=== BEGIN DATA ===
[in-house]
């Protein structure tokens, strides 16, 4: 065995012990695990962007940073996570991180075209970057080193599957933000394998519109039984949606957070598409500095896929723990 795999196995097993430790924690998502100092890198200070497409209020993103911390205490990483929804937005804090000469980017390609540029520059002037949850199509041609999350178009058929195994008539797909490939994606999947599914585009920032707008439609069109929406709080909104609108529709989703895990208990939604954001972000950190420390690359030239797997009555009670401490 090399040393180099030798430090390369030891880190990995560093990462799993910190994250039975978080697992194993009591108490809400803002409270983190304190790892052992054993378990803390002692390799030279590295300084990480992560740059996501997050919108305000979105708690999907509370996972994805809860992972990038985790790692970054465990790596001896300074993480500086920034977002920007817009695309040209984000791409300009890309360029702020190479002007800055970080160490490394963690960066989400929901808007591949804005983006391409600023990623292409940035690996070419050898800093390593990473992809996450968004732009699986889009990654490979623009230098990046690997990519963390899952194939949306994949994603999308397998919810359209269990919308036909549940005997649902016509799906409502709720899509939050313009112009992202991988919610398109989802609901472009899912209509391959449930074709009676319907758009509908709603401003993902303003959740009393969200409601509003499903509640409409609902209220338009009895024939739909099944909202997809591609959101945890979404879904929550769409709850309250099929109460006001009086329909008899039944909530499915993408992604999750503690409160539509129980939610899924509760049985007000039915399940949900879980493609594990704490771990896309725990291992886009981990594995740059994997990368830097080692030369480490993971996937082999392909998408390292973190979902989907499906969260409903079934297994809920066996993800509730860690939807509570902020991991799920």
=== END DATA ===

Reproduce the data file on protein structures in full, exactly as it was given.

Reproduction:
[in-house]
């Protein structure tokens, strides 16, 4: 065995012990695990962007940073996570991180075209970057080193599957933000394998519109039984949606957070598409500095896929723990 795999196995097993430790924690998502100092890198200070497409209020993103911390205490990483929804937005804090000469980017390609540029520059002037949850199509041609999350178009058929195994008539797909490939994606999947599914585009920032707008439609069109929406709080909104609108529709989703895990208990939604954001972000950190420390690359030239797997009555009670401490 090399040393180099030798430090390369030891880190990995560093990462799993910190994250039975978080697992194993009591108490809400803002409270983190304190790892052992054993378990803390002692390799030279590295300084990480992560740059996501997050919108305000979105708690999907509370996972994805809860992972990038985790790692970054465990790596001896300074993480500086920034977002920007817009695309040209984000791409300009890309360029702020190479002007800055970080160490490394963690960066989400929901808007591949804005983006391409600023990623292409940035690996070419050898800093390593990473992809996450968004732009699986889009990654490979623009230098990046690997990519963390899952194939949306994949994603999308397998919810359209269990919308036909549940005997649902016509799906409502709720899509939050313009112009992202991988919610398109989802609901472009899912209509391959449930074709009676319907758009509908709603401003993902303003959740009393969200409601509003499903509640409409609902209220338009009895024939739909099944909202997809591609959101945890979404879904929550769409709850309250099929109460006001009086329909008899039944909530499915993408992604999750503690409160539509129980939610899924509760049985007000039915399940949900879980493609594990704490771990896309725990291992886009981990594995740059994997990368830097080692030369480490993971996937082999392909998408390292973190979902989907499906969260409903079934297994809920066996993800509730860690939807509570902020991991799920």